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Tiger trio: Auburn opens SEC play with win at Tennessee
Led by Horace Spencer's nine rebounds, Auburn outrebounded Tennessee, 46-38, and finished with 22 offensive rebounds that led to 28 second-chance points. Photo: Randy Sartin/USA TODAY Sports
Jan. 3, 2018

By Greg Ostendorf

KNOXVILLE, Tenn. -- Bruce Pearl walked out during Tuesday's pre-game shoot-around with a t-shirt that read "4-14." It was the record one national college basketball analyst recently predicted Auburn would finish with in SEC play, and it was meant to motivate his players prior to their first conference game at No. 23 Tennessee.

The ploy worked. The Tigers pulled away late and left Knoxville with a 94-84 victory. It was the first time Auburn had won at Tennessee since 1998, and it was the first time the program had taken down a Top-25 team on the road since winning at No. 25 Alabama in 2007.

Auburn, who has now won 11 straight games, will get another chance to make a statement this Saturday when No. 22 Arkansas comes to town (5 p.m. CT, ESPNU).

Here are three takeaways from Tuesday's game.

Frontcourt fortitude

Auburn might have the smallest frontline in the SEC. The starting power forward is 6-foot-3, the starting center is 6-foot-7, and of the nine players who play regularly, only three are 6-foot-7 or taller. But that hasn't fazed them all year, and it was no different Tuesday night.

The Tigers outrebounded Tennessee, 46-38. They pulled down 22 offensive rebounds that led to 28 second-chance points. And they won the points-in-the-paint battle, 28-18.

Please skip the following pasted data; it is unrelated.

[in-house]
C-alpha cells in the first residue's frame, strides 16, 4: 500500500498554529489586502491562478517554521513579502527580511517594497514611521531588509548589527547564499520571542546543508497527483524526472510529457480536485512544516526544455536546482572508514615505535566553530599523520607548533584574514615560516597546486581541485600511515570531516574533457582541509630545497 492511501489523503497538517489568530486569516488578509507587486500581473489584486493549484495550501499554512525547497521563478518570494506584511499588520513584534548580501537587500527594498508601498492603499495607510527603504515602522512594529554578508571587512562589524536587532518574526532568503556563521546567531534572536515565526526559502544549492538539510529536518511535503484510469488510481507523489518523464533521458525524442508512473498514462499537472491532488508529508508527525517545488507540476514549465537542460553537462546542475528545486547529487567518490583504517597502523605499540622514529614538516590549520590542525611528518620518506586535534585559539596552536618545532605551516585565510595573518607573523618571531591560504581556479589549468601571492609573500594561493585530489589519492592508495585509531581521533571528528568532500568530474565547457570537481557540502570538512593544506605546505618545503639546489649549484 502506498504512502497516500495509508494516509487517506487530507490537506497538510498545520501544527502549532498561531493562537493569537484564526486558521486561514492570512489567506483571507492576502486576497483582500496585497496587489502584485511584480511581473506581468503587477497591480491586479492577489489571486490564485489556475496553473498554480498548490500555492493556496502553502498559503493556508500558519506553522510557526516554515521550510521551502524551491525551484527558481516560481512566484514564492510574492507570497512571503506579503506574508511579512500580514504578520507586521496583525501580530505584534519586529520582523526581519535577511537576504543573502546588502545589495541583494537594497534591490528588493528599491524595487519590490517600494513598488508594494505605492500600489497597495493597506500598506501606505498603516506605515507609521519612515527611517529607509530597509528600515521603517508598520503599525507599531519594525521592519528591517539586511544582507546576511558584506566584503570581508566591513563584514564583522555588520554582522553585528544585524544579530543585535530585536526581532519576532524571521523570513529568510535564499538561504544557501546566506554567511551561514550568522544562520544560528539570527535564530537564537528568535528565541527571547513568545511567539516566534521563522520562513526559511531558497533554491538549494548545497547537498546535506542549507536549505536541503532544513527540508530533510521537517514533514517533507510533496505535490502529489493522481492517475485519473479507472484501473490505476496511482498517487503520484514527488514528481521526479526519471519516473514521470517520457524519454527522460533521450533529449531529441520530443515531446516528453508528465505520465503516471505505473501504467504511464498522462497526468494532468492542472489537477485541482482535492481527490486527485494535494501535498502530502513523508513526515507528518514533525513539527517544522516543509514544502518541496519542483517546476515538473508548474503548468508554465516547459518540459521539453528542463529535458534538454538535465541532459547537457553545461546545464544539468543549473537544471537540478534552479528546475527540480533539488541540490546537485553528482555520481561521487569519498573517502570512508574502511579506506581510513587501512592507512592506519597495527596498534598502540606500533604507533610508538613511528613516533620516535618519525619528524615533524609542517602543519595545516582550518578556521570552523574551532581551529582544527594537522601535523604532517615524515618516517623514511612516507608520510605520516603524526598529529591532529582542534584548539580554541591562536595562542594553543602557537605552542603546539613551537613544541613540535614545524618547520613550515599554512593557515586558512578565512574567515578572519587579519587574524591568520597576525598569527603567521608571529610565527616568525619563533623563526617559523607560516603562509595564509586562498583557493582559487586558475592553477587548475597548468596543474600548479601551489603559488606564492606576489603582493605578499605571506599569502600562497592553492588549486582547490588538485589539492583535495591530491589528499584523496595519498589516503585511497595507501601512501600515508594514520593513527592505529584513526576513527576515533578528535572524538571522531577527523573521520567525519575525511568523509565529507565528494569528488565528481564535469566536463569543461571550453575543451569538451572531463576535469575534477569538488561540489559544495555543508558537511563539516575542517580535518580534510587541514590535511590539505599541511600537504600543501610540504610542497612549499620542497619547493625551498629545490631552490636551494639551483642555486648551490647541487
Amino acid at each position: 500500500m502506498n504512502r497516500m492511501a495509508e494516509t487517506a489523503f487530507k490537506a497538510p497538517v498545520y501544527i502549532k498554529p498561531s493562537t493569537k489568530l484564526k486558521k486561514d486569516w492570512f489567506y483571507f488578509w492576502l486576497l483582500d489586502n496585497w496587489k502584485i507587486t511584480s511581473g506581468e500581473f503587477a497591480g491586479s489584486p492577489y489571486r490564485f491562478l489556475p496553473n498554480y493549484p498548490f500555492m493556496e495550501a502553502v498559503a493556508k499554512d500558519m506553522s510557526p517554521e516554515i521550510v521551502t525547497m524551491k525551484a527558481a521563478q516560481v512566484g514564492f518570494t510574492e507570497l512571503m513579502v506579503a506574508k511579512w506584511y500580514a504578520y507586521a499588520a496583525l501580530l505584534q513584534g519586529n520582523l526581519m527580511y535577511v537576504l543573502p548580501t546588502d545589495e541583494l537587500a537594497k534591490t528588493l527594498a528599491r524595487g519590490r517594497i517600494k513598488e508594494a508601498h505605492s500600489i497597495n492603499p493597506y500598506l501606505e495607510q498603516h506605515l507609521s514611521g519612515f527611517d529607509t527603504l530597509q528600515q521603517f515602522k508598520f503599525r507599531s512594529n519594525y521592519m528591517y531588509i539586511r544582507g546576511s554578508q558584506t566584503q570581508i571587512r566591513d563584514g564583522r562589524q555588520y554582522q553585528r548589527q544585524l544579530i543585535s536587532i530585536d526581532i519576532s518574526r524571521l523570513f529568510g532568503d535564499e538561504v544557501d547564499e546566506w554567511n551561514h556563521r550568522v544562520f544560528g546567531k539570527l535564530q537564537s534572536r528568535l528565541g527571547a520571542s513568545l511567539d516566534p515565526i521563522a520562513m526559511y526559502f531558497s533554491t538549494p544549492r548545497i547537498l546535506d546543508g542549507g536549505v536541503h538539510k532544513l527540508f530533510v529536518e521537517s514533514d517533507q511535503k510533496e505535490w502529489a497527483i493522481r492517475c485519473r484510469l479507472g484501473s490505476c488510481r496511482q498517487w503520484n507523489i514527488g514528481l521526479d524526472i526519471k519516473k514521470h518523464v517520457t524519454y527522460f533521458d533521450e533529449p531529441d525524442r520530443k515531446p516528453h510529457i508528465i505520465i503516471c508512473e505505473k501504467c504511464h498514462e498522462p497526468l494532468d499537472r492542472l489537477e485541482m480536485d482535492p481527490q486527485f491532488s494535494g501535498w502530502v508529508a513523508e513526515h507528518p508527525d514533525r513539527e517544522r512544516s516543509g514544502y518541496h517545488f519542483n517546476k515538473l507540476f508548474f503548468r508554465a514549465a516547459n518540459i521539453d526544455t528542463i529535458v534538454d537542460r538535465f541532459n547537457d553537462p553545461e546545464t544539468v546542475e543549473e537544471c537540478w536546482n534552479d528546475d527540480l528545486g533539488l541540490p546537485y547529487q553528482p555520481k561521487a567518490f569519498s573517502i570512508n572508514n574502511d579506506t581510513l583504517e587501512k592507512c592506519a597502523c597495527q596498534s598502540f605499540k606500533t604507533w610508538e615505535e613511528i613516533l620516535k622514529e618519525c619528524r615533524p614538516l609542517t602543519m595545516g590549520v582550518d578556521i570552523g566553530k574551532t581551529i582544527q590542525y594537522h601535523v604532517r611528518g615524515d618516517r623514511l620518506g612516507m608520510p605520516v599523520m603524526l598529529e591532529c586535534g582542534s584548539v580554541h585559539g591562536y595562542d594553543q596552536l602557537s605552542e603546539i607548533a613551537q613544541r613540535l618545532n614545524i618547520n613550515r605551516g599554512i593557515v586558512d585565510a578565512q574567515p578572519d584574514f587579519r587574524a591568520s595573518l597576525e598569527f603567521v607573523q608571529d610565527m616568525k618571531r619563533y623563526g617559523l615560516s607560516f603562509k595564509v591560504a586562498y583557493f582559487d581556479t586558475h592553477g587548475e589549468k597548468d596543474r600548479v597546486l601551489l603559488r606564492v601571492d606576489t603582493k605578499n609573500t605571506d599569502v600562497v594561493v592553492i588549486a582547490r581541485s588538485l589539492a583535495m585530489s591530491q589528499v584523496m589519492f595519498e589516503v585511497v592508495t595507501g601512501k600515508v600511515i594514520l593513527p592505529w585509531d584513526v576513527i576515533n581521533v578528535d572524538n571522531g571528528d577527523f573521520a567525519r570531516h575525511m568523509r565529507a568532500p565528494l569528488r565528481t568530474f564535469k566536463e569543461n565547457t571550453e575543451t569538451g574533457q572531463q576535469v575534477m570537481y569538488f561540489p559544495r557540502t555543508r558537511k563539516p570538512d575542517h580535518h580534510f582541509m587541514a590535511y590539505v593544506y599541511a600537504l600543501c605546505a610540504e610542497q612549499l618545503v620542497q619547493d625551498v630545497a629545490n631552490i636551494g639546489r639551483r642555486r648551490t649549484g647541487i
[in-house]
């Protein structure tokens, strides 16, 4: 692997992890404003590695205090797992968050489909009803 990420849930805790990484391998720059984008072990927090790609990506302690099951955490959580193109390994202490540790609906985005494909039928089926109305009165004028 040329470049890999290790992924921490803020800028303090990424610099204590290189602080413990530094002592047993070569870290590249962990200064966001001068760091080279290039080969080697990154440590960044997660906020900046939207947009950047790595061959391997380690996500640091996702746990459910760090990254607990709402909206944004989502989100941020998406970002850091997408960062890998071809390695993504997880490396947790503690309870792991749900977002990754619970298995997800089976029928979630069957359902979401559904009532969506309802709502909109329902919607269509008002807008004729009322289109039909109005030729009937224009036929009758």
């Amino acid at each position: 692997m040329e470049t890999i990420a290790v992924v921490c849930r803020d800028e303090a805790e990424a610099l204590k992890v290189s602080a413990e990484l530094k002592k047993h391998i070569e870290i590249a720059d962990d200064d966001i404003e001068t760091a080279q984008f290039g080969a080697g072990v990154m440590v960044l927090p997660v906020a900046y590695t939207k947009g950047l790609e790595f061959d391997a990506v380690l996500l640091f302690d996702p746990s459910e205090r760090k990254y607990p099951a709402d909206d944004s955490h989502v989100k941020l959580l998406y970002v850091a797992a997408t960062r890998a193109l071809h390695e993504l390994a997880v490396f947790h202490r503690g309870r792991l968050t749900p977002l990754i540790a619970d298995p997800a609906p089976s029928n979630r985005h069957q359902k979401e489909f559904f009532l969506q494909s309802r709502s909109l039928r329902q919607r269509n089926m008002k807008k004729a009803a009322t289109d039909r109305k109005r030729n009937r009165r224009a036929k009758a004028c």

"Tennessee is a great offensive rebounding team," Pearl said. "They're not a great rebounding team, they're a great offensive rebounding team. We thought we could do OK on the offensive glass, but our biggest concern was just keeping them off. [Our offensive rebounding] was a factor in the fact that we got some more shots and got some big second possessions."

Anfernee McLemore and Horace Spencer led the way with nine rebounds apiece, but five different players finished with at least five boards.

Catching fire late

Coming into the Tennessee game, Auburn led the SEC in three-point shots made (127) and three-point shots made per game (9.8). However, the Tigers struggled from beyond the arc for most of Tuesday's game as they had just four go down through the first 34 minutes.

That all changed in the final six minutes, though, thanks to Bryce Brown and Chuma Okeke. First, it was Brown who knocked down a three-point shot to put Auburn up four. Then after the Volunteers closed the gap back to one, Okeke made back-to-back shots from long range to extend the lead to seven. Then after a Davion Mitchell layup, Brown hit another to make it 80-68.

In a span of maybe four minutes, Brown and Okeke combined to make five three-points shots. Brown finished with a team-high 18 points and is now averaging 16 points per game over his last six games while Okeke scored 11 points off the bench.

Bench production

The three leading scorers Tuesday -- Brown (18), Jared Harper (18) and Mustapha Heron (16) -- were all starters, but the key to the win was just as much about the four players who came off the bench as it was the five starters.

When the starters fell behind early, Pearl turned to Okeke and fellow reserve forward Horace Spencer to give the Tigers a spark. Spencer, in particular, played a major role in the team's first-half comeback and finished with 10 points and nine rebounds in 20 minutes. Okeke made some clutch shots down the stretch, but he also stood his ground on the defensive end as well.

More than anything, they provided a much-need boost to the starters.

"There's nobody rooting harder for Chuma than Desean Murray, the guy that start in front of him," Pearl said. "And nobody was happier for Horace Spencer than Anfernee McLemore, the guy that starts in front of him. I think that's so far been the key to our team. Our team trusts one another."

Even freshman point guard Davion Mitchell, who had six points and three assists, gave Auburn some critical minutes at times when Harper was out.

Greg Ostendorf is a Senior Writer for Follow him on Twitter:



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